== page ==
In a nutshell, I love trying new things and if I can leverage my previous sales and business experience, as well as writing, speaking and training leadership – great.

We live in a culture where we are defined by our careers. We have all participated in the dance of discovery at a party or event where we meet someone for the first time. Most times the opening question sounds like this, “So, what do you do?”

It is the great leveler and it is how we decide who has the upper hand, the most power, the most clout, or the most interesting life. This may have had more to do with the always delicate male ego in the past but it has easily crossed the gender boundary in today’s world. When we ask the question, we want the answer to be short and clear, and preferably one word, so that we can get to our own story as quickly as possible.

The HOME page of a personal website takes the two way dialogue out of the equation and allows the owner to expound at great length about his or her wonderful qualities, experiences, and unique gift to the world – WELCOME!

At various times in my life I have answered “salesperson,” “manager,” “business owner,” “stockbroker,” “vice-president,” “house-fixer-upper-and-seller,” and the always popular, “consultant.” For the past several years I have usually listed “writer,” “speaker,” or “workshop facilitator.” This has not prevented me from enjoying some part time and contract work for various government departments while continuing to write for myself and help others accomplish their own writing goals.

One night recently my daughter asked what I would like to be, assuming no conditions, no impediments, regardless of any training, education or financial implications – just, “what would you really like to be, what’s your passion?”

“A teacher or trainer,” I replied.

“How boring,” as only a daughter can voice.

“Dad, do what you always taught us to do and dream big. If you could be anything you wanted in this world, what would you be?”

“An actor.”

Oh, I thought to myself.

Both my wife and daughter said, “Yes, I can see that.”

I’ve perhaps waited a bit too long to become a Hollywood heartthrob but not too long to find passion and fulfillment. And I can find a connection between acting and some of my other roles. I spent over 30 years in a variety of sales and management positions, some good, some great and some; well let’s say less than satisfying. My last sales position came to an end as a result of an ownership transition but I was in my own transition, too. Sales allowed me to step on to a stage that required organization, knowledge of my customer, and knowledge of what I had to offer, and then present myself in a convincing and believable fashion. I had already published my first book and was working on my second when that curtain came down. 

I am happiest taking on leadership roles in work, leisure, and volunteer activities which naturally led to many opportunities to speak to groups as big as 5,000, on one occasion, in Berlin. I like doing that – maybe it is the power or the control but it is always a great feeling to accept the opportunity and then find that people have become motivated, inspired, or simply entertained by my words.

I felt uncomfortable replying “writer” when asked what I was doing because it implied that I had been doing it for my entire career. However, I began to realize that when people asked about my work and they heard the “writer” word, they often shared their own wishes to do the same. Many expressed their frustration with writing attempts and I began to shape an opportunity to help others realize their own dreams of becoming an author.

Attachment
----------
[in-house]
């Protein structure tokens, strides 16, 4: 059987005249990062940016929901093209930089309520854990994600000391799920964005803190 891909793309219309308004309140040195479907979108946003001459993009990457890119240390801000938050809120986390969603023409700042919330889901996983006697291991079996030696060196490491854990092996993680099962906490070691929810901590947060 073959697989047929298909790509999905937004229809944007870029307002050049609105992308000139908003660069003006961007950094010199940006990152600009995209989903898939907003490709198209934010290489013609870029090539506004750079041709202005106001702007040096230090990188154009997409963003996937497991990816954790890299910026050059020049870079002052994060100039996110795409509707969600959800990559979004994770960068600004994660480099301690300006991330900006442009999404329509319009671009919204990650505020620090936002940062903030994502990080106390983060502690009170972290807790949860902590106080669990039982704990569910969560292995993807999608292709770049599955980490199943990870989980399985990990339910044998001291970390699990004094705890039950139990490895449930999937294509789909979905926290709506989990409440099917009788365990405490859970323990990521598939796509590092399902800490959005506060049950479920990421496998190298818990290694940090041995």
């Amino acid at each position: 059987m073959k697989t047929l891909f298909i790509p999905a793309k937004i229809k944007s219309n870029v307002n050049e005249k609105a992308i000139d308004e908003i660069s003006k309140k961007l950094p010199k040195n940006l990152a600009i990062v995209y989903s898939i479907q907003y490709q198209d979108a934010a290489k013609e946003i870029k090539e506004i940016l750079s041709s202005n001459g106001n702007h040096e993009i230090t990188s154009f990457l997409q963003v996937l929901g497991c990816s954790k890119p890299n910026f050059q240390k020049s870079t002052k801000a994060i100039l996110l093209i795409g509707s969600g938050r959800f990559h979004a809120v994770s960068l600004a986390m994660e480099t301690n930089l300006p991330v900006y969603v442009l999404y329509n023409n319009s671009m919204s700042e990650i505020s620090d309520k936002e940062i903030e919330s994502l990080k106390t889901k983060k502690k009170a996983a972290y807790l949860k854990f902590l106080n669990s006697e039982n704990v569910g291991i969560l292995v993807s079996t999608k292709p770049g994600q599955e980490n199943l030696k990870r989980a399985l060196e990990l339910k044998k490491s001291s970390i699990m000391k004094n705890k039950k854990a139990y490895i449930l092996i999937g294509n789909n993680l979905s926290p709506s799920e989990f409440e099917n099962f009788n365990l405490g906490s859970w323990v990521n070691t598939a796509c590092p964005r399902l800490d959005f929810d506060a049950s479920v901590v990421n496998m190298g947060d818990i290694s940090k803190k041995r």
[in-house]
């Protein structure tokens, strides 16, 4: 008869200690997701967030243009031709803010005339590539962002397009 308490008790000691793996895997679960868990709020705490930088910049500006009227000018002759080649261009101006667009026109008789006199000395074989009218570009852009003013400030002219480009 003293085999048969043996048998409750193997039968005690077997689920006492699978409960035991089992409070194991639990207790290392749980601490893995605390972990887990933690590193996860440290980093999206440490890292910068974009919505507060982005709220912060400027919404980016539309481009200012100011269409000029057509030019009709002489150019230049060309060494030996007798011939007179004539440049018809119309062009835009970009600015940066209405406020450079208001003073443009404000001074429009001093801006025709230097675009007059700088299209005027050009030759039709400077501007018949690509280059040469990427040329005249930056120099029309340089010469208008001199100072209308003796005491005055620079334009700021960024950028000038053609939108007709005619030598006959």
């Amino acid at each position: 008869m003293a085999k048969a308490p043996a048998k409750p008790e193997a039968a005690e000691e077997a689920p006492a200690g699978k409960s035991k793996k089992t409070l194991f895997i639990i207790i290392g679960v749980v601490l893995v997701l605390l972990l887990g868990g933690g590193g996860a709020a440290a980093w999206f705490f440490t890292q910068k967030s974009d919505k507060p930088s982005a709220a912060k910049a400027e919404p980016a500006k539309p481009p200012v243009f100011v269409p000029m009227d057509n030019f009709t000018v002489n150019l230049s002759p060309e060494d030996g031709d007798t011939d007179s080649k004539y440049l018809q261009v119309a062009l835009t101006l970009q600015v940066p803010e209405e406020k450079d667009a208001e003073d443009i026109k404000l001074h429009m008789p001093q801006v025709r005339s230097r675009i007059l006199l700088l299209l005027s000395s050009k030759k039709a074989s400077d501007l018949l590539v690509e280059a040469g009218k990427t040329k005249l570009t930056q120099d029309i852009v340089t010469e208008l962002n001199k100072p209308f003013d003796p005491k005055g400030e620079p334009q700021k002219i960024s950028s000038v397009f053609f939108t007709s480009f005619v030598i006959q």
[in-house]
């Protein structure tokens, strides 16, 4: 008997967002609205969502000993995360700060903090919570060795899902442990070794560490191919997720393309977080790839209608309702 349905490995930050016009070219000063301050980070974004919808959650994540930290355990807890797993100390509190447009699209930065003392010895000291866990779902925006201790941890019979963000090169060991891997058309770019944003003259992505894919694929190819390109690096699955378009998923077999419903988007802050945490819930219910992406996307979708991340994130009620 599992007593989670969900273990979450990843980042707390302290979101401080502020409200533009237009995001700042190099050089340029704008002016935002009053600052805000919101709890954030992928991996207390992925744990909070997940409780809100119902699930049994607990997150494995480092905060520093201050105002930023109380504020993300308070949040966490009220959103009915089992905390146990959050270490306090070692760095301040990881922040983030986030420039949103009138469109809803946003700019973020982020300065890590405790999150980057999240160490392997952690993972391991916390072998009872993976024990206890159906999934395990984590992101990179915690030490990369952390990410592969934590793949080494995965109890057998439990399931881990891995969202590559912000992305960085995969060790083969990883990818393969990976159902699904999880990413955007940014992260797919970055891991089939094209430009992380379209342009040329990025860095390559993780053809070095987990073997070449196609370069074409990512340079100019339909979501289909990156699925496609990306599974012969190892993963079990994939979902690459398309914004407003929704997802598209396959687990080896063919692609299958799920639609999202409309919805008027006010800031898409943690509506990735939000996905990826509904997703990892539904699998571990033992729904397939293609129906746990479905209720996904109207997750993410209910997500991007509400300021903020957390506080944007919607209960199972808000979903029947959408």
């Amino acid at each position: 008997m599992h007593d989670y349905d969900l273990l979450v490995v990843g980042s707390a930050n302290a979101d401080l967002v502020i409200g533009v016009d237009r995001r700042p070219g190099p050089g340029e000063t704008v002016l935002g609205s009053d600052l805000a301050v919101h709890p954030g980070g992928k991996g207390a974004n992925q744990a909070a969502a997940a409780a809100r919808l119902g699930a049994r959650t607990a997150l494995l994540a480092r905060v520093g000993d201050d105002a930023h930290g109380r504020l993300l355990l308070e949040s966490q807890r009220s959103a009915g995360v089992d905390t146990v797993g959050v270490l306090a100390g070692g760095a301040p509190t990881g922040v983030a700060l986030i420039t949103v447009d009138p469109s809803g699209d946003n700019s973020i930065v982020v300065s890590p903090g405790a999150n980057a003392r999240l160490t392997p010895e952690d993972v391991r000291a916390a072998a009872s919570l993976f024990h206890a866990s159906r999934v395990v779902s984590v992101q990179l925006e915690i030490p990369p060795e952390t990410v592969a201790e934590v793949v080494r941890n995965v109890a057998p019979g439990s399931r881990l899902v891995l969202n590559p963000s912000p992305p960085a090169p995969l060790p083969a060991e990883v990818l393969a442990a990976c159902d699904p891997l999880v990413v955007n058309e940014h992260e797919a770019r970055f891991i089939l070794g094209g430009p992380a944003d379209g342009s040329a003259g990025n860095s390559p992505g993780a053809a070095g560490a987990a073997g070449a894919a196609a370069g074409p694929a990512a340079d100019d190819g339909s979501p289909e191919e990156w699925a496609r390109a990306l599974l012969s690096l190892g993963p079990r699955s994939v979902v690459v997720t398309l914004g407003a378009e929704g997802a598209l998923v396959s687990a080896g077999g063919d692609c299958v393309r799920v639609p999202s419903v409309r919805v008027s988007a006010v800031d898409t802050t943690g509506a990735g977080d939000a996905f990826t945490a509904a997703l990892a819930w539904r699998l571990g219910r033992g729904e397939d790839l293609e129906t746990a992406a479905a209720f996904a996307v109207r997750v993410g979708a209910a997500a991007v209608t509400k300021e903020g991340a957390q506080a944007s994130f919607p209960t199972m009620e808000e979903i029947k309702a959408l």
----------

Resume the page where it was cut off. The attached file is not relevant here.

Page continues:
The entire book and publishing landscape is undergoing enormous changes as everyone involved tries to determine how to move forward. In the meantime, tremendous opportunities exist for aspiring authors to make their work public through the digital world. It really is true now; as the bard said, – “all the world’s a stage” – and the whole world is open to someone courageous enough to put their thoughts into a book.

This reality has moved me into publishing a third book about how to write a book and on into presenting workshops to groups who wish to author their own books but need a bit of guidance and occasionally,  some one-on-one coaching,  to get their own book written.

This may be a good place to report on my friend and hiking partner from my first book, “THE WEST COAST TRAIL: One Step at a Time.”  Gord was diagnosed with Alzheimer’s a few years ago and passed away on September 22, 2013. It is difficult to put into words the mixed emotions and feelings of losing such a good friend. I was honored to be asked to present a tribute to that friendship at his memorial service on September 26 but his passing leaves a big hole in the lives of many. Please allow me to repeat my closing words, “Happy Trails my friend. It was a helluva an adventure.”

In a constantly evolving world, I must admit a love hate relationship with technology (perhaps this website is a perfect example) but the changes brought on by the World Wide Web, and the hardware and software developed to harness it, are nothing short of mind boggling. The entire world has been opened to anyone with “access” and I embrace all of it. I just wish that people in third world countries and those in closed societies had the same ability.

Sometimes, I am a bit jealous of those people who can answer the “what do you do” question in one word – doctor, engineer, lawyer, etc. But, I must admit that I cannot imagine doing the same thing day after day throughout my life and so I continue to indulge a variety of interests and passions, never losing sight of the fact that being a “bad actor” will always be a proud period in my life.

Bob at RobertjBannon.com  (written like that to avoid spam)